Intentionality – a clear and specific therapeutic purpose – is the core starting point of intentional communities with a therapeutic objective. With it, things are achievable that wouldn’t otherwise be possible. Without it, the potential of community for those who are disabled is frittered away.
This was underscored again for us when we did a survey of seven such intentional communities – two for those with serious mental illness, two for those struggling with addiction, two for the developmentally disabled, and one for those with Alzheimer’s.
It goes without saying [we wrote in our report] that common to all of these examples is the power of community and the importance of feelings of belonging and of connectedness that go with it.
However, it’s not vague, general community that is operative here, nor even tolerant, purportedly inclusive, high-minded, and well-designed community. The operative factor here is intentional community. It is intentionality that is central to all these examples – the intention of helping those with a serious mental illness, or the developmentally disabled, or those…struggling with addiction – an intentionality which is the very premise of the community to begin with and, even more importantly, around which the community is structured and its programs are designed.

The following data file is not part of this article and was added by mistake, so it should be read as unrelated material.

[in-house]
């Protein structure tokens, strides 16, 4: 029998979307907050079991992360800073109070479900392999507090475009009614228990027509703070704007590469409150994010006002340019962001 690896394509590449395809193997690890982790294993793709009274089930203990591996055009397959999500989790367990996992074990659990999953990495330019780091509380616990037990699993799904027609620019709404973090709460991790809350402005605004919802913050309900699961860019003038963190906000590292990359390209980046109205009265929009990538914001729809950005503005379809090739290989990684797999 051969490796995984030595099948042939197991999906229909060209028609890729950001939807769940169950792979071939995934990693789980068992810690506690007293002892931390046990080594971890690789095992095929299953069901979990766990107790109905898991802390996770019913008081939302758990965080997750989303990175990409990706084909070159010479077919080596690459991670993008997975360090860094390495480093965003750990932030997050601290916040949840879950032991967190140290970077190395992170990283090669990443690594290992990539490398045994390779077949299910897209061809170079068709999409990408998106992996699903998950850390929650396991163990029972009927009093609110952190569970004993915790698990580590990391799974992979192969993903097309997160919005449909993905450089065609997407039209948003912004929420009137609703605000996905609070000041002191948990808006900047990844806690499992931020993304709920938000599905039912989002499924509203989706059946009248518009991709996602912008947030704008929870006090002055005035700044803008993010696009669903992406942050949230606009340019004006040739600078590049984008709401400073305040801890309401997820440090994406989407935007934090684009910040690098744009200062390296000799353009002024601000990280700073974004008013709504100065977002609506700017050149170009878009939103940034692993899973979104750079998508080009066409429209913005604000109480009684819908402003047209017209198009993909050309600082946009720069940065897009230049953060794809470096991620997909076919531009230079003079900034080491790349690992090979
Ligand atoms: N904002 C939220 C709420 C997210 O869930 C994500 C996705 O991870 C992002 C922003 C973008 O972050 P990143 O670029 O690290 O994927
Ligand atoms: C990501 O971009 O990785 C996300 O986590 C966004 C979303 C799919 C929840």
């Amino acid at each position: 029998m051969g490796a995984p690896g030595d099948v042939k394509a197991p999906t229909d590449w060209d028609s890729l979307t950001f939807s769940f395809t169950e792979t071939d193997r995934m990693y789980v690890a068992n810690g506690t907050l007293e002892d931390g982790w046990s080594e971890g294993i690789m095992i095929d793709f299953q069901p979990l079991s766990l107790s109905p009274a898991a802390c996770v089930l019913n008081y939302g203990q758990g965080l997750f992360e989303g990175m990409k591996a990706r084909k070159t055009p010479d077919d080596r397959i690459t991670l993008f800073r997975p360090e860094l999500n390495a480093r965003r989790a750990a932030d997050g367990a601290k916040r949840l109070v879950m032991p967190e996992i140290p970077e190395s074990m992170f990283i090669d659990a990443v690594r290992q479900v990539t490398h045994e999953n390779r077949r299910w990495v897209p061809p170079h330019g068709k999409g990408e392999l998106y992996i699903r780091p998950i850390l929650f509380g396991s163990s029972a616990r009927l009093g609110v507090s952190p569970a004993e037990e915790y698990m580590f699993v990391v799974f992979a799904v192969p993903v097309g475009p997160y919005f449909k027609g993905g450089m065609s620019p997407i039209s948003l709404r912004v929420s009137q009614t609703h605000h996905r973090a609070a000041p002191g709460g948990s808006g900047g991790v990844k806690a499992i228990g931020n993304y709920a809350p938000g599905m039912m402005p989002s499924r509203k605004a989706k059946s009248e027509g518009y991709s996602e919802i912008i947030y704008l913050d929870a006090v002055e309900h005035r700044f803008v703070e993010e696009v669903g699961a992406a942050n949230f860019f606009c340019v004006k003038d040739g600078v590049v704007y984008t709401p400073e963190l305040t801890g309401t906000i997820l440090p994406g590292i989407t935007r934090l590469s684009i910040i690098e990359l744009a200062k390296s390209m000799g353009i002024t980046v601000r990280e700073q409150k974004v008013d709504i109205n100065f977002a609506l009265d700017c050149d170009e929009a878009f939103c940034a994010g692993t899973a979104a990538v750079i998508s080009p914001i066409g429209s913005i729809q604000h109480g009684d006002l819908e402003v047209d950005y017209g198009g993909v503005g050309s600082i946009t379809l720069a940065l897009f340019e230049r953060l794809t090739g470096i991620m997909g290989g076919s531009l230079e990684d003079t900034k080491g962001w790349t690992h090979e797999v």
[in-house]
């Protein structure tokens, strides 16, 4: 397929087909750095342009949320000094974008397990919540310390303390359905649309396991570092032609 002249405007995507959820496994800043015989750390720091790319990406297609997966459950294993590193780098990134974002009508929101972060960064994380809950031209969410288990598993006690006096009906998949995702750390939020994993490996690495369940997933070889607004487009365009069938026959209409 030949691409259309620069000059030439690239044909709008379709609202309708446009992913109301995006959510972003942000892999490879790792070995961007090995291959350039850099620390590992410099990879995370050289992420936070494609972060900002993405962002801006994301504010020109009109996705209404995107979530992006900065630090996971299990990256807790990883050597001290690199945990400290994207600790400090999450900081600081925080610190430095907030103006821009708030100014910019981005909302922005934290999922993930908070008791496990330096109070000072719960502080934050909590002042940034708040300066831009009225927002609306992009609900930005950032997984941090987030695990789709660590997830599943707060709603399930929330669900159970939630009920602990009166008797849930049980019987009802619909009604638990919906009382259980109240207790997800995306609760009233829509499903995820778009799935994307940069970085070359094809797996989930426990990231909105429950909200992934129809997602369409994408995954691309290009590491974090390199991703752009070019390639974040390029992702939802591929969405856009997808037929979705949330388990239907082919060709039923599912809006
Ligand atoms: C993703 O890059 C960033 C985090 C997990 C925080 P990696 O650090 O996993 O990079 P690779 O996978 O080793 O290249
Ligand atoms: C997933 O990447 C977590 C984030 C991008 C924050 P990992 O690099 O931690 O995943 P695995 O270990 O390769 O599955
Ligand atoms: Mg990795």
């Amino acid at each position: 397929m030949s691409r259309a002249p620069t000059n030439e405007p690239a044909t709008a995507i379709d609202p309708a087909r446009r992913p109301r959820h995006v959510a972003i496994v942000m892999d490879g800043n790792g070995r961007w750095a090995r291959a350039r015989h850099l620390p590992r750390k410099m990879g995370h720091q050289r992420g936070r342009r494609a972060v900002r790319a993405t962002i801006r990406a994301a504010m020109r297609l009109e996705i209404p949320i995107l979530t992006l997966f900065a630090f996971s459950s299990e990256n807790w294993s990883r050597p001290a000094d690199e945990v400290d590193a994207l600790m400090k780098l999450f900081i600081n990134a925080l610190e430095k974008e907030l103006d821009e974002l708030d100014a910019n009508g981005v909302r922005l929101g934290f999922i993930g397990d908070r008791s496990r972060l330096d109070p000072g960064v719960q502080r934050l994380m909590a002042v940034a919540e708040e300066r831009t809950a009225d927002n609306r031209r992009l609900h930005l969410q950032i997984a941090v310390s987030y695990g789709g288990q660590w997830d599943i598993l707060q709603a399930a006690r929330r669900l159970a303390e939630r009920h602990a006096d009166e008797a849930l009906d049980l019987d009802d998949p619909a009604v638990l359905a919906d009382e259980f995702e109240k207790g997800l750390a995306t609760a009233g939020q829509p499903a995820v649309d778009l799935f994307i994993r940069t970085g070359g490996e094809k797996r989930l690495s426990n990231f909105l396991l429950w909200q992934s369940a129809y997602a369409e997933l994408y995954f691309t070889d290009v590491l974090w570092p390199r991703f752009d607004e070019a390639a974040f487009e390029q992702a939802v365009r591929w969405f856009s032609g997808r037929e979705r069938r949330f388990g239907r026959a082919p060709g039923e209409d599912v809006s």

This brings us to the proposed Riverview Village.
In December 2015 B.C. Housing, acting for the provincial government in the renewal of the Riverview Lands, issued a “vision” document for the Lands that included a village – a “complete community,” as it was described. It talked about those with mental illness being accommodated within neighbourhoods that include a diverse mix of other residents.
That sounded good, but only as far as it went. Something absolutely critical was missing: a commitment to creating the community as an intentional community for the benefit of the seriously mentally ill. Without that intentionality, those with serious mental illness would slowly be marginalized and, even more important, the profound potential for the mentally ill of an intentional community would be lost. The unique opportunity for improving their quality of life, made possible by the availability of the Lands, would be thrown away.
The Riverview Village Intentional Community Society (RVICS) pointed this out in a detailed written response to B.C. Housing and is continuing to press the case.
There has been much delay by the B.C. government and B.C. Housing in the interim. As of April 2020, a confirmed direction for Riverview has yet to be announced.
For an overall view of intentionality at work, please see RVICS document on intentional communities, “Intentional communities with therapeutic or developmental objectives.”
The importance of intentionality was a major issue in an RVICS’ document addressed to B.C. Housing; please see “Making the ‘intentional community’ explicit.”